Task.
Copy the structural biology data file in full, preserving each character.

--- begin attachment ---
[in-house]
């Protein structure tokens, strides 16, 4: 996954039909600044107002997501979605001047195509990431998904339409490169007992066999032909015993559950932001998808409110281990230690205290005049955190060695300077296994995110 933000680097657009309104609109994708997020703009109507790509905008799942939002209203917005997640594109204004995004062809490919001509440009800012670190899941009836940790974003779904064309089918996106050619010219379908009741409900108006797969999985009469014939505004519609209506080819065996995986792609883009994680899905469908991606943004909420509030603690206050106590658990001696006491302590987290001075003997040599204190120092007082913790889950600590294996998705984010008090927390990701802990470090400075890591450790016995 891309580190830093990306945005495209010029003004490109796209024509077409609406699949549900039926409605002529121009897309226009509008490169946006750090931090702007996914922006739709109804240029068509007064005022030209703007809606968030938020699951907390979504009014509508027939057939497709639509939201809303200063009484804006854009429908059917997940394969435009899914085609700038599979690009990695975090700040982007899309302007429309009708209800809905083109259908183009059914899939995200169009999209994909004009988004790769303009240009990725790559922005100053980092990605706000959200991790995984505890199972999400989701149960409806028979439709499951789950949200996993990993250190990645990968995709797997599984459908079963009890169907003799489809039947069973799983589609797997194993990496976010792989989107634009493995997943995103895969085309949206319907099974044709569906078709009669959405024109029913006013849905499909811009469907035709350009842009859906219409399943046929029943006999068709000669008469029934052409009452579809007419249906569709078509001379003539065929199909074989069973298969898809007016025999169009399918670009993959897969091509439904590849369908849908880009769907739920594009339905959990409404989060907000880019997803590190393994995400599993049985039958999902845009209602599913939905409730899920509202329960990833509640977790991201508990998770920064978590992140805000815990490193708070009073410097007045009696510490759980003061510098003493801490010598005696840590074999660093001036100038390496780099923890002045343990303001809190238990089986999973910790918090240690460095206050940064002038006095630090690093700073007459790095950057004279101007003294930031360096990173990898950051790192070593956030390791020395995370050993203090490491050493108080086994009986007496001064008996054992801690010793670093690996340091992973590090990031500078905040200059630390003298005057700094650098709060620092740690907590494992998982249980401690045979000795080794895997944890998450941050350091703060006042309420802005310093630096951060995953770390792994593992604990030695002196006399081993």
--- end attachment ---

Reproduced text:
[in-house]
């Protein structure tokens, strides 16, 4: 996954039909600044107002997501979605001047195509990431998904339409490169007992066999032909015993559950932001998808409110281990230690205290005049955190060695300077296994995110 933000680097657009309104609109994708997020703009109507790509905008799942939002209203917005997640594109204004995004062809490919001509440009800012670190899941009836940790974003779904064309089918996106050619010219379908009741409900108006797969999985009469014939505004519609209506080819065996995986792609883009994680899905469908991606943004909420509030603690206050106590658990001696006491302590987290001075003997040599204190120092007082913790889950600590294996998705984010008090927390990701802990470090400075890591450790016995 891309580190830093990306945005495209010029003004490109796209024509077409609406699949549900039926409605002529121009897309226009509008490169946006750090931090702007996914922006739709109804240029068509007064005022030209703007809606968030938020699951907390979504009014509508027939057939497709639509939201809303200063009484804006854009429908059917997940394969435009899914085609700038599979690009990695975090700040982007899309302007429309009708209800809905083109259908183009059914899939995200169009999209994909004009988004790769303009240009990725790559922005100053980092990605706000959200991790995984505890199972999400989701149960409806028979439709499951789950949200996993990993250190990645990968995709797997599984459908079963009890169907003799489809039947069973799983589609797997194993990496976010792989989107634009493995997943995103895969085309949206319907099974044709569906078709009669959405024109029913006013849905499909811009469907035709350009842009859906219409399943046929029943006999068709000669008469029934052409009452579809007419249906569709078509001379003539065929199909074989069973298969898809007016025999169009399918670009993959897969091509439904590849369908849908880009769907739920594009339905959990409404989060907000880019997803590190393994995400599993049985039958999902845009209602599913939905409730899920509202329960990833509640977790991201508990998770920064978590992140805000815990490193708070009073410097007045009696510490759980003061510098003493801490010598005696840590074999660093001036100038390496780099923890002045343990303001809190238990089986999973910790918090240690460095206050940064002038006095630090690093700073007459790095950057004279101007003294930031360096990173990898950051790192070593956030390791020395995370050993203090490491050493108080086994009986007496001064008996054992801690010793670093690996340091992973590090990031500078905040200059630390003298005057700094650098709060620092740690907590494992998982249980401690045979000795080794895997944890998450941050350091703060006042309420802005310093630096951060995953770390792994593992604990030695002196006399081993």